Should the manager of the team participate in training, meetings and team building activities? It surprises me how often I hear this question. There seems to be confusion about how leadership and teamwork skills work together.
This is not an either/or equation.
Some believe that participating in team activities will somehow compromise their authority or hierarchical position. When they do participate, these managers (and, subsequently, the rest of the team) default to boss and subordinate roles.
That's not teamwork. At least not in the broadest sense. That's what happens every day in the workplace, and spending time on teambuilding activities that reinforce business as usual behaviors isn't a good investment.
Leadership involves the enablement of others. When it comes to leadership and teamwork skills, team leaders should consider ways they can draw from others and create opportunities for inclusion and participation.
Consider these benefits of abandoning hierarchical roles when it is time to build the skills needed for team effectiveness.
1. Leadership and teamwork skills combined make the team more effective.
If you are the team leader, you are limiting your team's effectiveness if you require them to wait for your lead before they try new things and get the ball rolling. The strongest teams can act autonomously even in the absence of the leader.
Leaders are more effective when they are less essential in the moment-to-moment dealings of the team.
To build a strong team, you may need to be on the sidelines more, giving others the opportunity to share the lead.
2. True leadership puts other people first. Leadership and teamwork skills both begin with considering the needs of others.
Whatever your position within the team, you can contribute best by understanding and working to meet the needs of others on your team.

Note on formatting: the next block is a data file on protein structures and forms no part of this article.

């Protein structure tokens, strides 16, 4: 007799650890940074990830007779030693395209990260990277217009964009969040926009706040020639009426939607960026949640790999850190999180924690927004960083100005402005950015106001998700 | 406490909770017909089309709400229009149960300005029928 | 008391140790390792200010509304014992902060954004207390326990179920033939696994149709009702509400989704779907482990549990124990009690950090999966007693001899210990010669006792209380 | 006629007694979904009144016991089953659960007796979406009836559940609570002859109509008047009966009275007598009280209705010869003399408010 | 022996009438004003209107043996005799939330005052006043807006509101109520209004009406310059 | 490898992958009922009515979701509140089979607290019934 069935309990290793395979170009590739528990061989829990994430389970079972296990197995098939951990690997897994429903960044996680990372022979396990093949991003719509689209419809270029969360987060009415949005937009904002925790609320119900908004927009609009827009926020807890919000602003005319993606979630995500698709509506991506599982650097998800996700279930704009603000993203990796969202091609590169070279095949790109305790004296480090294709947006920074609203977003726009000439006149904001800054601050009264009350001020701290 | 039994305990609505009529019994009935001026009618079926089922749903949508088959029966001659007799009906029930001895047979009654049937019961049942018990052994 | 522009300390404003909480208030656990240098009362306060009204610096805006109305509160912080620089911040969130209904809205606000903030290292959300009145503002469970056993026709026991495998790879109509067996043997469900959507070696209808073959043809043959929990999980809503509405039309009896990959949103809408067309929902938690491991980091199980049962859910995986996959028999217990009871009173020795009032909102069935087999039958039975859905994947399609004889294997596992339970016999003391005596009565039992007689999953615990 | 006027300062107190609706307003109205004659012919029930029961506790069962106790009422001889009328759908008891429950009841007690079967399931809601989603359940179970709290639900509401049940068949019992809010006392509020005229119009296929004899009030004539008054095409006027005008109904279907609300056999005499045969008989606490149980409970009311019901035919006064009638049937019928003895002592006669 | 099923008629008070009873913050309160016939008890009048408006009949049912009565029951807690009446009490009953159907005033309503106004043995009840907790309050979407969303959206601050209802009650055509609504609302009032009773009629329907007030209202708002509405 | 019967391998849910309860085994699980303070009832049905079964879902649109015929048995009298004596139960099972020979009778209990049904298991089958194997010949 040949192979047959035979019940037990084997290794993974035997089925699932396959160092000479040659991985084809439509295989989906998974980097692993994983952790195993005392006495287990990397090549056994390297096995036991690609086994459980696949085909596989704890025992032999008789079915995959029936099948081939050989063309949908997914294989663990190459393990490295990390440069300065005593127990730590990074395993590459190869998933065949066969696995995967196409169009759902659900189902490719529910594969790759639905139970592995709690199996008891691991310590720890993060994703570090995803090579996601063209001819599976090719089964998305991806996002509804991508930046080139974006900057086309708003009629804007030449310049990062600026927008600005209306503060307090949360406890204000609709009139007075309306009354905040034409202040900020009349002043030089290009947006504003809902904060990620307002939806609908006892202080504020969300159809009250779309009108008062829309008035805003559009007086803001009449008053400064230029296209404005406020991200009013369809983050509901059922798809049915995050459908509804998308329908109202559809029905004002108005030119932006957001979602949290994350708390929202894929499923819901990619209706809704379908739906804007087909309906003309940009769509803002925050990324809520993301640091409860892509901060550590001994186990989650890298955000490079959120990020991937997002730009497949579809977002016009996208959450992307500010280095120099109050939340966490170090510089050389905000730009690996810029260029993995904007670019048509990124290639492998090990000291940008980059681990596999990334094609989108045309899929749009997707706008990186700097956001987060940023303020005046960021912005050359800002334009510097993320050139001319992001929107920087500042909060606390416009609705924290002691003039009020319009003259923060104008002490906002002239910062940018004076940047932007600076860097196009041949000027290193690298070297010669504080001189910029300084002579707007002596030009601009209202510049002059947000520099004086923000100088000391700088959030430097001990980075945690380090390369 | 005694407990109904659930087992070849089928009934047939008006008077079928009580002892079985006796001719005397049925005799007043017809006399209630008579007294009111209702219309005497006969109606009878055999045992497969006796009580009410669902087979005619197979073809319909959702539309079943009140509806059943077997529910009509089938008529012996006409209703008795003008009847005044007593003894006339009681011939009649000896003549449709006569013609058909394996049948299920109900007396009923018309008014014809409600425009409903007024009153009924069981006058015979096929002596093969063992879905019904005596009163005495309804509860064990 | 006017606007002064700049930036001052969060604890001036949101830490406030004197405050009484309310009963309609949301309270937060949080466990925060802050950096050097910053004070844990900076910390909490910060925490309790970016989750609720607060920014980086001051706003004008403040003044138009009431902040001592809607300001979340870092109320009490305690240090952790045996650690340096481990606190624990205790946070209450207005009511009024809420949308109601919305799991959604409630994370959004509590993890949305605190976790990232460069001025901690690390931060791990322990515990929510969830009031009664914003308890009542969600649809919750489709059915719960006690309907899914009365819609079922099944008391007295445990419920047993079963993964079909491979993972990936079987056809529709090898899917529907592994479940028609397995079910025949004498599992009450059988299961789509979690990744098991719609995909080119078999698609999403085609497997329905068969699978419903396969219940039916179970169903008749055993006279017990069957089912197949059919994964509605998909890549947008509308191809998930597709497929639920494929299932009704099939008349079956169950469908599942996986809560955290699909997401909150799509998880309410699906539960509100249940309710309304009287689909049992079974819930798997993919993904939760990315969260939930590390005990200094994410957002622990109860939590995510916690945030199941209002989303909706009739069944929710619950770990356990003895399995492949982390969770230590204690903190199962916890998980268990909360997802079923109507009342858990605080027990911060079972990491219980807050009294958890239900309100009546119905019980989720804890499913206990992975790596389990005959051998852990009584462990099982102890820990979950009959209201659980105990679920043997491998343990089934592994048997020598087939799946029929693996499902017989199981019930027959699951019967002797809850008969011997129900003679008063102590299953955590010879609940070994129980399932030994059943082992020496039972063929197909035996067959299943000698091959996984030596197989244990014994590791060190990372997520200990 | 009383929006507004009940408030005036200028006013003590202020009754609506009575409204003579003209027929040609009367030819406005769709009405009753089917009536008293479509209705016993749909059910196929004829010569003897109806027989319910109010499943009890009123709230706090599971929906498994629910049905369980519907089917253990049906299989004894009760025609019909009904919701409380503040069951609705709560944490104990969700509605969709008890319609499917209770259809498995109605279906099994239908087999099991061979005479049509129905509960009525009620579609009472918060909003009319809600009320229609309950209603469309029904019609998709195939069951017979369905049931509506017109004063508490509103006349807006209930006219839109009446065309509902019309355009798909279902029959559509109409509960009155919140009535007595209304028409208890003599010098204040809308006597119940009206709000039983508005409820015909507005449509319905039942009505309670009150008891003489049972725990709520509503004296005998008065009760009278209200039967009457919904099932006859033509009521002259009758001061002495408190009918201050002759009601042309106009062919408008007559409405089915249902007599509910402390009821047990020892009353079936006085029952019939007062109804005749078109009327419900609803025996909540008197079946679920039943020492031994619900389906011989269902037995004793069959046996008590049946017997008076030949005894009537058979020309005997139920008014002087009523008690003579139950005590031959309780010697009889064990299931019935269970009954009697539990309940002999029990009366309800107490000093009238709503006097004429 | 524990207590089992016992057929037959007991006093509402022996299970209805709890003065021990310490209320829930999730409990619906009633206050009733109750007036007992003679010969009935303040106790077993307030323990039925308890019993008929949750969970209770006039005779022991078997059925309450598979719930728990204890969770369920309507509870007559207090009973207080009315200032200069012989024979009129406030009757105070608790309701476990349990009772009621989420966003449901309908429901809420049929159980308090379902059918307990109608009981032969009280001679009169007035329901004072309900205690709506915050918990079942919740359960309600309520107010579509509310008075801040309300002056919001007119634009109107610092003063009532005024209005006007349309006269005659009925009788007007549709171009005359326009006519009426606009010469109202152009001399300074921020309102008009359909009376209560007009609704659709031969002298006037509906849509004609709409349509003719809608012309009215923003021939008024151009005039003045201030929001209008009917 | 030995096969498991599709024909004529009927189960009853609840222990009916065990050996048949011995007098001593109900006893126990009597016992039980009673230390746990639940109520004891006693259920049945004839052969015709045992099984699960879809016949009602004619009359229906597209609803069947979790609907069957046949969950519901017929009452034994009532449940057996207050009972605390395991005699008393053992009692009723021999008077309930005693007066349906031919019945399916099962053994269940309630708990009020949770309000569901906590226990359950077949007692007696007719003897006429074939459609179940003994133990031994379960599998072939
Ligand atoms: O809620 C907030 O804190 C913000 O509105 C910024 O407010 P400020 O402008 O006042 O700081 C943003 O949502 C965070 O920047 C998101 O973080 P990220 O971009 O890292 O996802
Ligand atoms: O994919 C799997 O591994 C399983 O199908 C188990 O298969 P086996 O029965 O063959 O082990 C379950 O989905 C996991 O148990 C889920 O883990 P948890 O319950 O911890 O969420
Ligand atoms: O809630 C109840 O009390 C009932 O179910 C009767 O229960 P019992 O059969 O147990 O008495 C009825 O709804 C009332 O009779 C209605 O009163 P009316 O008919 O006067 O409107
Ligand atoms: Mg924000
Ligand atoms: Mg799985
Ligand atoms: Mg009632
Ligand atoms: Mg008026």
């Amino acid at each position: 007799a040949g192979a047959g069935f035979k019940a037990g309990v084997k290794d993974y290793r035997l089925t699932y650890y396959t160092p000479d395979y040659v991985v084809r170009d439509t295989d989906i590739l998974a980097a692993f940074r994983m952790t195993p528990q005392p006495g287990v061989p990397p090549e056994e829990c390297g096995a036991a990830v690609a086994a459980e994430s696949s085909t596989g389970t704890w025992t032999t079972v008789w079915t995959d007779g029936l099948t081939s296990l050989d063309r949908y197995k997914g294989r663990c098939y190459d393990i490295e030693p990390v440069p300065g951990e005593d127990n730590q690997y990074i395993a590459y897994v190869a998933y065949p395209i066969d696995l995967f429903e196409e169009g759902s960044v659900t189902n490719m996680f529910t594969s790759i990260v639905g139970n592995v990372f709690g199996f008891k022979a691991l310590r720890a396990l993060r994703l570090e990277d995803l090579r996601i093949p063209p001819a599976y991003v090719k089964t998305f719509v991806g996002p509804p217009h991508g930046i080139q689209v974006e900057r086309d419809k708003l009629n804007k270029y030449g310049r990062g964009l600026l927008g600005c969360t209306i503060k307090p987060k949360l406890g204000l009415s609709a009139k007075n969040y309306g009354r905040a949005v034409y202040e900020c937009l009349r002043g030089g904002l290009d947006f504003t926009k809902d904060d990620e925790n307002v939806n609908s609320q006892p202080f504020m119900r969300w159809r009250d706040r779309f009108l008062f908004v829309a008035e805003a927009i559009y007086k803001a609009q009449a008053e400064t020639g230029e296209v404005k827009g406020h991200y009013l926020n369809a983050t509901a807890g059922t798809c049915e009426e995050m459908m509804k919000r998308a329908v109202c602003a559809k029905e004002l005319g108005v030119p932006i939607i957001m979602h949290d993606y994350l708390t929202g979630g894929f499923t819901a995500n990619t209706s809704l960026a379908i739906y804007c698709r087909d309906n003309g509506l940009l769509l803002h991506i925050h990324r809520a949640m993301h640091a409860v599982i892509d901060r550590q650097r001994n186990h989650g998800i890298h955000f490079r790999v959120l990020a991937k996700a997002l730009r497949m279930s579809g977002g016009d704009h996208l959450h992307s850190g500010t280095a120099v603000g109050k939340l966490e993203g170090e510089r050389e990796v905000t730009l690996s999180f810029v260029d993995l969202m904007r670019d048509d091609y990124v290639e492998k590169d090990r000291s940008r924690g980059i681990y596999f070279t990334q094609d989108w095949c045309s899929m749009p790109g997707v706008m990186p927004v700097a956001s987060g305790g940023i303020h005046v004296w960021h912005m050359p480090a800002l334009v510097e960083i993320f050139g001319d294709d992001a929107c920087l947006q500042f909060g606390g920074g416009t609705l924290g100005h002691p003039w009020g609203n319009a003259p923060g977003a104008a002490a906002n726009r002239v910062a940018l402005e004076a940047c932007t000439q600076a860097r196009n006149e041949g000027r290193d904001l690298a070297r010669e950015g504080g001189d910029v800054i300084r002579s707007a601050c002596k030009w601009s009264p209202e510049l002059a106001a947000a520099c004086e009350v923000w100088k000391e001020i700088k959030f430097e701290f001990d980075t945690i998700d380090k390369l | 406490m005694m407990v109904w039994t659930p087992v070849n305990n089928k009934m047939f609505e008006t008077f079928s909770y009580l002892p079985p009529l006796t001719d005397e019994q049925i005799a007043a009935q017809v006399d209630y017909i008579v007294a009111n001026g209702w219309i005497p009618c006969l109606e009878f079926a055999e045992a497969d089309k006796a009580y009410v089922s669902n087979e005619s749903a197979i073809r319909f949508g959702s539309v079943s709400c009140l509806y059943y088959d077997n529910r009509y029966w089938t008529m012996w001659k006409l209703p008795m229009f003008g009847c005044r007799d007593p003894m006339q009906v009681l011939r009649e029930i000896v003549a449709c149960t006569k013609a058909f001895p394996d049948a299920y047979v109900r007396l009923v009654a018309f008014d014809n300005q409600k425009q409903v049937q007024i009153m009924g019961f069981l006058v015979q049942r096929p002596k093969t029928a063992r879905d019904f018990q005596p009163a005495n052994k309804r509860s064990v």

You can't do this if your jockeying for position or protecting your own turf.
In team building sessions, I see this most obviously at the level of senior teams. In these groups, each member is accustomed to being in charge. It can be very difficult for some to set aside their authority, their ego, or their habits of being highly directive.
3. Both leadership and teamwork skills are essential for growth.
The growth of every member of the team Will be hindered by a lack of leadership or lack of teamwork. Conversely, every member of the team will experience more opportunities for development if there is strong leadership and if all are contributing to continually improve teamwork.
Growth inherently comes with opportunities to try new things, to contribute new ideas and to observe a variety of styles and approaches.
If team leaders over-manage teams, all of these growth opportunities are limited.
Leadership and teamwork skills are not mutually exclusive. Just the opposite. To build teamwork skills, leaders at every level must lead by making space for all members of the team to also lead.
Next Steps for Boosting Team Effectiveness by building both your leadership and teamwork skills
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- Download one of our eBooks “What Is Team Effectiveness & How Can We Get Some for Our Team? Stat!” or “How to Build Effective Teams: Insights on Workplace Team Building from 30 Top Experts“
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Deb Calvert is President of People First Productivity Solutions, the company that helps you build organizational strength by putting people first. Book Deb today to facilitate critical team meetings, to speak at your leadership or team events, to conduct MBTI workshops to improve team effectiveness, or to work with you as your executive coach.
Editor's Note: This post was originally published November 2016 and has been recently updated.